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Games & Gamification in the Classroom
Transcript of Games & Gamification in the Classroom
Video: Games and Education Scholar James Paul Gee on Video Games, Learning, and Literacy
Video: Big Thinkers James Paul Gee on Grading with Games
Overview of Gaming
Experts stress the benefits of incorporating gaming into the classroom. According to Goehle (2013) “Over the past several decades video games have become a major component of the international entertainment industry and an integral part of popular culture. In recent years educators have been looking to harness the popularity of video games to improve classroom engagement and learning” (p.1).
Spires (2011) states: “Targeted as a highly desired skill for contemporary work and life, problem-solving is central to game-based learning research” (p. 453). Students gain new knowledge and skills during game play which can help prepare them for 21st Century jobs (p. 454).
Industry, policy makers and educators are agreeing more and more that success in the 21st century classroom and work place requires the ability to learn effectively and quickly in any situation. “Games are often viewed as potential tools for learning since they can simulate real-world complexity and fast-paced processing in ways that traditional school learning scenarios cannot approximate” (Spires, p. 454).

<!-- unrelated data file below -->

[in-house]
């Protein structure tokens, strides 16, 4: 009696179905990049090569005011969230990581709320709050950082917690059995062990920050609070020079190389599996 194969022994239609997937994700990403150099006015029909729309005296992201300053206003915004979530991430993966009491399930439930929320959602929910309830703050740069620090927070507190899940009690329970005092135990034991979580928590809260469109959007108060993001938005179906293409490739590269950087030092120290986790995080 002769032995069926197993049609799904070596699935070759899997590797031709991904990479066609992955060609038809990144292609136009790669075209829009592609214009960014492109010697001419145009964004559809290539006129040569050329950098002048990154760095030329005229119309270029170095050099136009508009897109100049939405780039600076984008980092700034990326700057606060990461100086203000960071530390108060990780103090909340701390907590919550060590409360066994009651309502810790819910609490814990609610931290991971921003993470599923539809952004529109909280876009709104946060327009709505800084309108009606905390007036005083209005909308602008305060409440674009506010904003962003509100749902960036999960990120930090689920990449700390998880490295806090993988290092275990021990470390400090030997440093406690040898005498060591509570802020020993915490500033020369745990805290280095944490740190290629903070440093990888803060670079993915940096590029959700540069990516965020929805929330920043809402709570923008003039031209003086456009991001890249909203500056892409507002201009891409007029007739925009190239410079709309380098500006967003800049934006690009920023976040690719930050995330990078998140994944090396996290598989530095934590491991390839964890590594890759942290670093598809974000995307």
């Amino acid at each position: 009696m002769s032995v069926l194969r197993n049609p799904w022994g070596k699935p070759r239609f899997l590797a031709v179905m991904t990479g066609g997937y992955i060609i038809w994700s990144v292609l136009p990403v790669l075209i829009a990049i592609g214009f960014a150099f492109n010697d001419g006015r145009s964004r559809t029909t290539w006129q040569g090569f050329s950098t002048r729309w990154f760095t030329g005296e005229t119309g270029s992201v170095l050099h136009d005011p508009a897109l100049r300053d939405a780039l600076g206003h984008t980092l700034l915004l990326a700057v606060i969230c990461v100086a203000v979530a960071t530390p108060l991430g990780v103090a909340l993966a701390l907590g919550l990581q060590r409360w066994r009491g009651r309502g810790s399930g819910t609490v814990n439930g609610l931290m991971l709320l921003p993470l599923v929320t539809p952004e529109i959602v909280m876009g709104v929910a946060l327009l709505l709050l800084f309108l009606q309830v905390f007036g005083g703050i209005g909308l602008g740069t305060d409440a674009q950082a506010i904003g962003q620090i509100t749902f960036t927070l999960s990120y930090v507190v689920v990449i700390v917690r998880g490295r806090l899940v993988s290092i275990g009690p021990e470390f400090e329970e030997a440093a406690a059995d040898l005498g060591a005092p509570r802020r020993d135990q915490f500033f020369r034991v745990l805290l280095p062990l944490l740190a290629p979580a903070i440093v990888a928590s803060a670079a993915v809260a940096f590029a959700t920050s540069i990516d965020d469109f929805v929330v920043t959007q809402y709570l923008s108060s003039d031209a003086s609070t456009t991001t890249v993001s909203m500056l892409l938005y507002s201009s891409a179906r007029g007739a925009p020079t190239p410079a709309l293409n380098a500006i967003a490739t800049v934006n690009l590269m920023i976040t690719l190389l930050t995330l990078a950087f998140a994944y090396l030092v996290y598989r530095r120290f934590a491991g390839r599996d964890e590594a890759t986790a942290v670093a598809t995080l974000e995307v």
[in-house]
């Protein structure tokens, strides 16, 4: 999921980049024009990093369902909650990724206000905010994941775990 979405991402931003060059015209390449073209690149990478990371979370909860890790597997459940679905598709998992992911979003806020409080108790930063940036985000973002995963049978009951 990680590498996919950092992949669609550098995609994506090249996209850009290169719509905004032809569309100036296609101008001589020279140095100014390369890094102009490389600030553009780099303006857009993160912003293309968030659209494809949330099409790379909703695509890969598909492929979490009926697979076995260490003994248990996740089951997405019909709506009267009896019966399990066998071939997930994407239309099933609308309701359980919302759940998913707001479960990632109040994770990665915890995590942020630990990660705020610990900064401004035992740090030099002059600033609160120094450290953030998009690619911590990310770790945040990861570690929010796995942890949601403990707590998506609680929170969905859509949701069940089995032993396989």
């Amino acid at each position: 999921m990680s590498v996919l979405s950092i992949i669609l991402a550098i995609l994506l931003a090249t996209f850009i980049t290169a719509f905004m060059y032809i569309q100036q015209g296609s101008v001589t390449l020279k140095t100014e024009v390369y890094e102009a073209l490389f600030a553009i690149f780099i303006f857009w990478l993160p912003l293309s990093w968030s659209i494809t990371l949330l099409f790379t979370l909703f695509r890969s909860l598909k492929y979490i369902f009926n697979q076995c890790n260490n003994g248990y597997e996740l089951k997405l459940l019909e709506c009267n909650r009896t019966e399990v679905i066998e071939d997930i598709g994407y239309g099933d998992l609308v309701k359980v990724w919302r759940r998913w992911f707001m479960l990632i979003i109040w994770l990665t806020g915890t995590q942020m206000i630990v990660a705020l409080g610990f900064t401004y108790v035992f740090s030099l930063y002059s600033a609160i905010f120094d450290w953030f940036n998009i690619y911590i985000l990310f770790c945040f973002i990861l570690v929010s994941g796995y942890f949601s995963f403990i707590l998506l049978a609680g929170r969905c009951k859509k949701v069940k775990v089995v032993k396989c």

Games foster problem-solving skills which are considered a critical 21st Century skill for the work place and life in general.
Games have been shown to be important tools for teaching 21st century skills because they:
1. support various learning styles and promote complex decision-making
2. skill sets incorporated in well-designed games immerse students in the technological world in which they live
3. games promote the 21st century skills which are critical for all citizens (Spires, p. 454).
Gaming and Gamification in the
21st Century Classroom
Video: Game-Based Learning vs. Gamification
with Kevin Corbett
Games & Gamification in the Classroom
Presentation for WCPES Faculty by L. Whatley
Research shows that it is important to allow students the opportunity to gain self-efficacy through game play, which will prepare students for the “high-wage/high-skilled jobs that involve expert problem-solving skills and complex communication” (Spires, p. 455).
According to Spires (2011), playing games “promotes engagement, understanding, motivation, and interaction through player immersion in a complex, feedback-rich problem space” (p. 461).
Spires also states that “An important element in game design is creating an optimal balance between discovery elements and embedded supports to facilitate cognitive processing of the content” (p. 468).
“One of the advantages of utilizing video games in the educational setting is that groups of students can work together cooperatively and collaboratively, and this advantage can be used as a motivational strategy to teach students 21st Century learning skills (Trespalacios, Chamberlin, & Gallagher, 2011).”